Zhang H, Jiang M, Liu Q, Han Z, Zhao Y, Ji S. miR-145-5p inhibits the proliferation and migration of bladder cancer cells by targeting TAGLN2. Oncol Lett. 2018;16(5):6355–60.

    CAS  PubMed  PubMed Central  Google Scholar 

  44. 44.

    Li AY, Yang Q, Yang K. miR-133a mediates the hypoxia-induced apoptosis by inhibiting TAGLN2 expression in cardiac myocytes. Mol Cell Biochem. 2015;400(1–2):173–81.

    CAS  PubMed  Article  Google Scholar 

  45. 45.

    Song E, Jeon MJ, Oh HS, Han M, Lee YM, Kim TY, Chung KW, Kim WB, Shong YK, Song DE, et al. Do aggressive variants of papillary thyroid carcinoma have worse clinical outcome than classic papillary thyroid carcinoma? Eur J Endocrinol. 2018;179(3):135–42.

    CAS  PubMed  Article  Google Scholar 

  46. 46.

    Schlumberger MJ. Papillary and follicular thyroid carcinoma. N Engl J Med. 1998;338(5):297–306.

    CAS  PubMed  Article  Google Scholar 

  47. 47.

    Lee YM, Sung TY, Kim WB, Chung KW, Yoon JH, Hong SJ. Risk factors for recurrence in patients with papillary thyroid carcinoma undergoing modified radical neck dissection. Br J Surg. 2016;103(8):1020–5.

    CAS  PubMed  Article  Google Scholar 

  48. 48.

    Ganju A, Khan S, Hafeez BB, Behrman SW, Yallapu MM, Chauhan SC, Jaggi M. miRNA nanotherapeutics for cancer. Drug Discovery Today. 2017;22(2):424–32.

    CAS  PubMed  Article  Google Scholar 

  49. 49.

    Lee TJ, Yoo JY, Shu D, Li H, Zhang J, Yu JG, Jaime-Ramirez AC, Acunzo M, Romano G, Cui R, et al. RNA Nanoparticle-Based Targeted Therapy for Glioblastoma through Inhibition of Oncogenic miR-21. Mol Therapy. 2017;25(7):1544–55.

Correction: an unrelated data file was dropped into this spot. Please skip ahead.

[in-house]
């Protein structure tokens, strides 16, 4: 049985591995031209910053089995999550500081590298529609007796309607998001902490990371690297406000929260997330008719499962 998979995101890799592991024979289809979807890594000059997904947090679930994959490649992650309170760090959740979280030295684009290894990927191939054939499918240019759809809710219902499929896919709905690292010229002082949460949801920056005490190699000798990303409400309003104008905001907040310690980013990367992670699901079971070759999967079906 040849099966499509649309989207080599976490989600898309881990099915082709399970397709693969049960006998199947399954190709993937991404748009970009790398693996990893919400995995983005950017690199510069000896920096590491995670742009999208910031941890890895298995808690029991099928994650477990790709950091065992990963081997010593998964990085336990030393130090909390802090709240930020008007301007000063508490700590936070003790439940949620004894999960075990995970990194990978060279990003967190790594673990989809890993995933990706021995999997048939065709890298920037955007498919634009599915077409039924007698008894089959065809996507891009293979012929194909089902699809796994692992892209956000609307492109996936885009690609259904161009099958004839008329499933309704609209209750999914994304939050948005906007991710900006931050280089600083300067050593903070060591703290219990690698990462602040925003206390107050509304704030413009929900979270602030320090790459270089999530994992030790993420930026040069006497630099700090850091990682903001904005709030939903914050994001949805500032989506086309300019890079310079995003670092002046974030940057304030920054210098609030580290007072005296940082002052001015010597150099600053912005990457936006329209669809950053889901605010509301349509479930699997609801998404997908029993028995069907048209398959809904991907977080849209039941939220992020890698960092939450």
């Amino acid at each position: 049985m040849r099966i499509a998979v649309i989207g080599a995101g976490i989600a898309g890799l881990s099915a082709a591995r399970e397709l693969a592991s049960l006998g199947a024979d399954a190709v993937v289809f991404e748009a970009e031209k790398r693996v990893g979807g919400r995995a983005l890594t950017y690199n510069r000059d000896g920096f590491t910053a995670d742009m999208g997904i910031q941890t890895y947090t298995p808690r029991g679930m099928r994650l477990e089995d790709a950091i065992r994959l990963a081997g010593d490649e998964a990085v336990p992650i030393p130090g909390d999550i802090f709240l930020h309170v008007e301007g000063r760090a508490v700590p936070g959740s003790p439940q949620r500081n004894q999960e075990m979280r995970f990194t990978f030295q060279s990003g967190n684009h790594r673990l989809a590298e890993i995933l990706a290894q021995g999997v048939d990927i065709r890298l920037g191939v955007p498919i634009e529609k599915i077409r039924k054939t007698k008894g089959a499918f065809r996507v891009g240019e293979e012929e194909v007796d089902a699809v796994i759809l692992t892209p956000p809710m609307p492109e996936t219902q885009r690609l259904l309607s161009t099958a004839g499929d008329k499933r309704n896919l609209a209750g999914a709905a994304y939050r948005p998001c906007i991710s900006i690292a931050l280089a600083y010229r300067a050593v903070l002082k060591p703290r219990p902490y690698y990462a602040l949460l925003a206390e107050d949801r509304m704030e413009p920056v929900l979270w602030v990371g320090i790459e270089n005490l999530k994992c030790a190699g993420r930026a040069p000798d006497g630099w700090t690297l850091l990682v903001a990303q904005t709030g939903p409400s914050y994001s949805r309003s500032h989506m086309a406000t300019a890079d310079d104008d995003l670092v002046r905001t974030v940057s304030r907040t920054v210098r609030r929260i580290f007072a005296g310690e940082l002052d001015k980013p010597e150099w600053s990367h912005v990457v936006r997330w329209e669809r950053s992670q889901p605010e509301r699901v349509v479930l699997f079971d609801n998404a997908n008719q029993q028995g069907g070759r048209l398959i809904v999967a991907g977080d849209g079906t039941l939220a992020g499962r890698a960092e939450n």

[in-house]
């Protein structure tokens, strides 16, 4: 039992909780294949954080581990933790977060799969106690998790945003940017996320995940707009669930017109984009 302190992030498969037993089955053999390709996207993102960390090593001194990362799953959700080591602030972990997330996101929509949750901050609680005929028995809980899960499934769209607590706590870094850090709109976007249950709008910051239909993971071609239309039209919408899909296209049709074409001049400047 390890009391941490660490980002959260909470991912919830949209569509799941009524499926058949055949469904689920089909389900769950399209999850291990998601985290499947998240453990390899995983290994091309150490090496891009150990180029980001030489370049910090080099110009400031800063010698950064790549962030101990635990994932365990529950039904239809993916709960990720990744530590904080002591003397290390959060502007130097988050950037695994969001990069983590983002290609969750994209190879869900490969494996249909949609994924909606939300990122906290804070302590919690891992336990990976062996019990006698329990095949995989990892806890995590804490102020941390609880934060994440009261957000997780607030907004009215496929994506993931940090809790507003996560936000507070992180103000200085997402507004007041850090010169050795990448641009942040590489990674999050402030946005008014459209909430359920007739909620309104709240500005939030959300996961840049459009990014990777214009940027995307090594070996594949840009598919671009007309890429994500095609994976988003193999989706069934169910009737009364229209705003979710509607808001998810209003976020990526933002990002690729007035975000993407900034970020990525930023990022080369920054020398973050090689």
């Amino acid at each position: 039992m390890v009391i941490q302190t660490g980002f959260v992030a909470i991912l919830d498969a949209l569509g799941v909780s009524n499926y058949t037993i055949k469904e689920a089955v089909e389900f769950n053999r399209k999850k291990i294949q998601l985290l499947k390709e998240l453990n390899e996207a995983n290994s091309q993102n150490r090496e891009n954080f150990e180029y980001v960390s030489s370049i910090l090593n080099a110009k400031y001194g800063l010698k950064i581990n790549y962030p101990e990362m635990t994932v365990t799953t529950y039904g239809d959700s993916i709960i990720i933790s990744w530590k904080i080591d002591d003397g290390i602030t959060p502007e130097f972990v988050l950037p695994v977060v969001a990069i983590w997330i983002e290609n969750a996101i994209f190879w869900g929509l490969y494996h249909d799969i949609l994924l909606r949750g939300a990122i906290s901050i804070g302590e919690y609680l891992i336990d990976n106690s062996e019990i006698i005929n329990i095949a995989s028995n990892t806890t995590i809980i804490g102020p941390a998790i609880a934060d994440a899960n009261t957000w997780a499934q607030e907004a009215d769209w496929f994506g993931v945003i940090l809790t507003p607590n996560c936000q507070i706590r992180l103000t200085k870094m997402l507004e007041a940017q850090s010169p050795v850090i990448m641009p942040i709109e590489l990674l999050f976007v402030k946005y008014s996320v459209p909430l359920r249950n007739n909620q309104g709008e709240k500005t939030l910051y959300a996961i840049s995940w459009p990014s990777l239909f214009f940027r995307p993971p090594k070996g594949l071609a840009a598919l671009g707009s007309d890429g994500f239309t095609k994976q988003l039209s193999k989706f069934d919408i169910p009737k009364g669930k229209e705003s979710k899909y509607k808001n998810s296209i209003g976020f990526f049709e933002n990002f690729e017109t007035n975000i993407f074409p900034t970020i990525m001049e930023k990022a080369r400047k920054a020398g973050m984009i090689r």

CAS  Article  Google Scholar 

  50. 50.

    Bader AG. miR-34 - a microRNA replacement therapy is headed to the clinic. Front Genet. 2012;3:120.

    CAS  PubMed  PubMed Central  Article  Google Scholar 

  51. 51.

    Misso G, Di Martino MT, De Rosa G, Farooqi AA, Lombardi A, Campani V, Zarone MR, Gullà A, Tagliaferri P, Tassone P, et al. Mir-34: a new weapon against cancer? Mol Therapy Nucleic Acids. 2014;3(9):e194.

    CAS  Google Scholar 

  52. 52.

    Beg MS, Brenner AJ, Sachdev J, Borad M, Kang YK, Stoudemire J, Smith S, Bader AG, Kim S, Hong DS. Phase I study of MRX34, a liposomal miR-34a mimic, administered twice weekly in patients with advanced solid tumors. Invest New Drugs. 2017;35(2):180–8.

    CAS  PubMed  Article  PubMed Central  Google Scholar 

  53. 53.

    Li B, Xie Z, Li Z, Chen S, Li B. MicroRNA-613 targets FMNL2 and suppresses progression of colorectal cancer. Am J Transl Res. 2016;8(12):5475–84.

    CAS  PubMed  PubMed Central  Google Scholar 

  54. 54.

    Li Q, Zhou L, Wang M, Wang N, Li C, Wang J, Qi L. MicroRNA-613 impedes the proliferation and invasion of glioma cells by targeting cyclin-dependent kinase 14. Biomed Pharmacotherapy. 2018;98:636–42.

    CAS  Article  Google Scholar